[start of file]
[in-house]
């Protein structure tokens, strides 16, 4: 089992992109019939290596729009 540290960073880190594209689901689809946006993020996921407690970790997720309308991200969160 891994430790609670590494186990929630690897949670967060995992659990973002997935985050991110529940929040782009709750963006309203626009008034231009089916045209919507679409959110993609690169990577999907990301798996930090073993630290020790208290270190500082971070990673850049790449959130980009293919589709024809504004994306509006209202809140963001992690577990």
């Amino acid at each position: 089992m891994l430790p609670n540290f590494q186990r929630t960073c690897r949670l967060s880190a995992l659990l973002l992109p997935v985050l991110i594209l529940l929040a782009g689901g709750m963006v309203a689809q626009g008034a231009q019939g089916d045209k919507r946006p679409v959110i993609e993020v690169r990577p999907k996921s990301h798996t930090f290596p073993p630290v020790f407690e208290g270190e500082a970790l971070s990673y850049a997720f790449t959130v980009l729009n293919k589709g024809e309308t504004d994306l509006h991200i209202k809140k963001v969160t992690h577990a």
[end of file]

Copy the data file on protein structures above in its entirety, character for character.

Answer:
[in-house]
């Protein structure tokens, strides 16, 4: 089992992109019939290596729009 540290960073880190594209689901689809946006993020996921407690970790997720309308991200969160 891994430790609670590494186990929630690897949670967060995992659990973002997935985050991110529940929040782009709750963006309203626009008034231009089916045209919507679409959110993609690169990577999907990301798996930090073993630290020790208290270190500082971070990673850049790449959130980009293919589709024809504004994306509006209202809140963001992690577990």
């Amino acid at each position: 089992m891994l430790p609670n540290f590494q186990r929630t960073c690897r949670l967060s880190a995992l659990l973002l992109p997935v985050l991110i594209l529940l929040a782009g689901g709750m963006v309203a689809q626009g008034a231009q019939g089916d045209k919507r946006p679409v959110i993609e993020v690169r990577p999907k996921s990301h798996t930090f290596p073993p630290v020790f407690e208290g270190e500082a970790l971070s990673y850049a997720f790449t959130v980009l729009n293919k589709g024809e309308t504004d994306l509006h991200i209202k809140k963001v969160t992690h577990a």